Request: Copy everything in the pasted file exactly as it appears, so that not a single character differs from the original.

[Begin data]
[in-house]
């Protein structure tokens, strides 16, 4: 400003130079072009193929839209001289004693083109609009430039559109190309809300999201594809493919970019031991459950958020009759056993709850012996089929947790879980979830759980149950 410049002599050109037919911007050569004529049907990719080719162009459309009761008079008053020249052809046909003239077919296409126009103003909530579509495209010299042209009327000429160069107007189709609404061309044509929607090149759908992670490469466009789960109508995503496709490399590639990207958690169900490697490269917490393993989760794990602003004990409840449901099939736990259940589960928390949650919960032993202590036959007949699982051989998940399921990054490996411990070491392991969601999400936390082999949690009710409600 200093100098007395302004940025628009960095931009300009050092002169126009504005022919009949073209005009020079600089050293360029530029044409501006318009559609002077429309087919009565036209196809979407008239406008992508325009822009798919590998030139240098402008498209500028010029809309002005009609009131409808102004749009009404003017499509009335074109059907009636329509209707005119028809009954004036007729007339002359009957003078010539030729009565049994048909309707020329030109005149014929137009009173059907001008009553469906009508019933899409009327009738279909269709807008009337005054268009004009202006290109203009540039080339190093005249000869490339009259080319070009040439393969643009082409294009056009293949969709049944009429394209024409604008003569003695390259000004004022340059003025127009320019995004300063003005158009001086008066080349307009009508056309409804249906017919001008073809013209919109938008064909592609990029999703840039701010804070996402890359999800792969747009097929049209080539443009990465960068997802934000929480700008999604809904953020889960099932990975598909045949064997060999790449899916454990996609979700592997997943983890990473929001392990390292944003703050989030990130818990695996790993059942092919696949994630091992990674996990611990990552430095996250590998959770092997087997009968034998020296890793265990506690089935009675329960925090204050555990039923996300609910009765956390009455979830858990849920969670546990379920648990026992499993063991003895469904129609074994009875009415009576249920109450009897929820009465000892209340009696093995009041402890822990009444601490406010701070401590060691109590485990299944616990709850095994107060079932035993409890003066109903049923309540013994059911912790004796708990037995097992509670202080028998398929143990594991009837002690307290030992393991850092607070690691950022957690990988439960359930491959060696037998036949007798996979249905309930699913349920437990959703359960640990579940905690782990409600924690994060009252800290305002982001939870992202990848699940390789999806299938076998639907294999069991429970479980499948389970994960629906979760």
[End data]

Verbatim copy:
[in-house]
């Protein structure tokens, strides 16, 4: 400003130079072009193929839209001289004693083109609009430039559109190309809300999201594809493919970019031991459950958020009759056993709850012996089929947790879980979830759980149950 410049002599050109037919911007050569004529049907990719080719162009459309009761008079008053020249052809046909003239077919296409126009103003909530579509495209010299042209009327000429160069107007189709609404061309044509929607090149759908992670490469466009789960109508995503496709490399590639990207958690169900490697490269917490393993989760794990602003004990409840449901099939736990259940589960928390949650919960032993202590036959007949699982051989998940399921990054490996411990070491392991969601999400936390082999949690009710409600 200093100098007395302004940025628009960095931009300009050092002169126009504005022919009949073209005009020079600089050293360029530029044409501006318009559609002077429309087919009565036209196809979407008239406008992508325009822009798919590998030139240098402008498209500028010029809309002005009609009131409808102004749009009404003017499509009335074109059907009636329509209707005119028809009954004036007729007339002359009957003078010539030729009565049994048909309707020329030109005149014929137009009173059907001008009553469906009508019933899409009327009738279909269709807008009337005054268009004009202006290109203009540039080339190093005249000869490339009259080319070009040439393969643009082409294009056009293949969709049944009429394209024409604008003569003695390259000004004022340059003025127009320019995004300063003005158009001086008066080349307009009508056309409804249906017919001008073809013209919109938008064909592609990029999703840039701010804070996402890359999800792969747009097929049209080539443009990465960068997802934000929480700008999604809904953020889960099932990975598909045949064997060999790449899916454990996609979700592997997943983890990473929001392990390292944003703050989030990130818990695996790993059942092919696949994630091992990674996990611990990552430095996250590998959770092997087997009968034998020296890793265990506690089935009675329960925090204050555990039923996300609910009765956390009455979830858990849920969670546990379920648990026992499993063991003895469904129609074994009875009415009576249920109450009897929820009465000892209340009696093995009041402890822990009444601490406010701070401590060691109590485990299944616990709850095994107060079932035993409890003066109903049923309540013994059911912790004796708990037995097992509670202080028998398929143990594991009837002690307290030992393991850092607070690691950022957690990988439960359930491959060696037998036949007798996979249905309930699913349920437990959703359960640990579940905690782990409600924690994060009252800290305002982001939870992202990848699940390789999806299938076998639907294999069991429970479980499948389970994960629906979760």